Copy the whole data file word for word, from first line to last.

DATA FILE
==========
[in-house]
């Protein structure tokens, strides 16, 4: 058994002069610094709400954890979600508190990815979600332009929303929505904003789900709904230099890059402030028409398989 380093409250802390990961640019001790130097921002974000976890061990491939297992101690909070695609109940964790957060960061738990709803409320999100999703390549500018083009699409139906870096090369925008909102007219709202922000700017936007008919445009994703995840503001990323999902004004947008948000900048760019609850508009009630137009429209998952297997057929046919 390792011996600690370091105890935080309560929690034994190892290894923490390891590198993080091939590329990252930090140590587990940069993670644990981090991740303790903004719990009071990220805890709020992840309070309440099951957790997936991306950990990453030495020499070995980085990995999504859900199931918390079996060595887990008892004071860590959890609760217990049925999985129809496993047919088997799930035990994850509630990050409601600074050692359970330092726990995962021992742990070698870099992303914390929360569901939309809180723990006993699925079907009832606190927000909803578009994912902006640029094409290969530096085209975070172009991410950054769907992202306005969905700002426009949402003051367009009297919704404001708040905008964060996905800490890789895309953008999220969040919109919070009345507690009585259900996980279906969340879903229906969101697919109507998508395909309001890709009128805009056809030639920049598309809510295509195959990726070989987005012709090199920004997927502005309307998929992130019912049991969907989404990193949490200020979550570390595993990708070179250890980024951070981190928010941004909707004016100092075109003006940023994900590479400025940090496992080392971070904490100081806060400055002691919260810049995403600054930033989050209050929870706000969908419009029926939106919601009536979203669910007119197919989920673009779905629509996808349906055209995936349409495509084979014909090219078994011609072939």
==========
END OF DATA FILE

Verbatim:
[in-house]
């Protein structure tokens, strides 16, 4: 058994002069610094709400954890979600508190990815979600332009929303929505904003789900709904230099890059402030028409398989 380093409250802390990961640019001790130097921002974000976890061990491939297992101690909070695609109940964790957060960061738990709803409320999100999703390549500018083009699409139906870096090369925008909102007219709202922000700017936007008919445009994703995840503001990323999902004004947008948000900048760019609850508009009630137009429209998952297997057929046919 390792011996600690370091105890935080309560929690034994190892290894923490390891590198993080091939590329990252930090140590587990940069993670644990981090991740303790903004719990009071990220805890709020992840309070309440099951957790997936991306950990990453030495020499070995980085990995999504859900199931918390079996060595887990008892004071860590959890609760217990049925999985129809496993047919088997799930035990994850509630990050409601600074050692359970330092726990995962021992742990070698870099992303914390929360569901939309809180723990006993699925079907009832606190927000909803578009994912902006640029094409290969530096085209975070172009991410950054769907992202306005969905700002426009949402003051367009009297919704404001708040905008964060996905800490890789895309953008999220969040919109919070009345507690009585259900996980279906969340879903229906969101697919109507998508395909309001890709009128805009056809030639920049598309809510295509195959990726070989987005012709090199920004997927502005309307998929992130019912049991969907989404990193949490200020979550570390595993990708070179250890980024951070981190928010941004909707004016100092075109003006940023994900590479400025940090496992080392971070904490100081806060400055002691919260810049995403600054930033989050209050929870706000969908419009029926939106919601009536979203669910007119197919989920673009779905629509996808349906055209995936349409495509084979014909090219078994011609072939």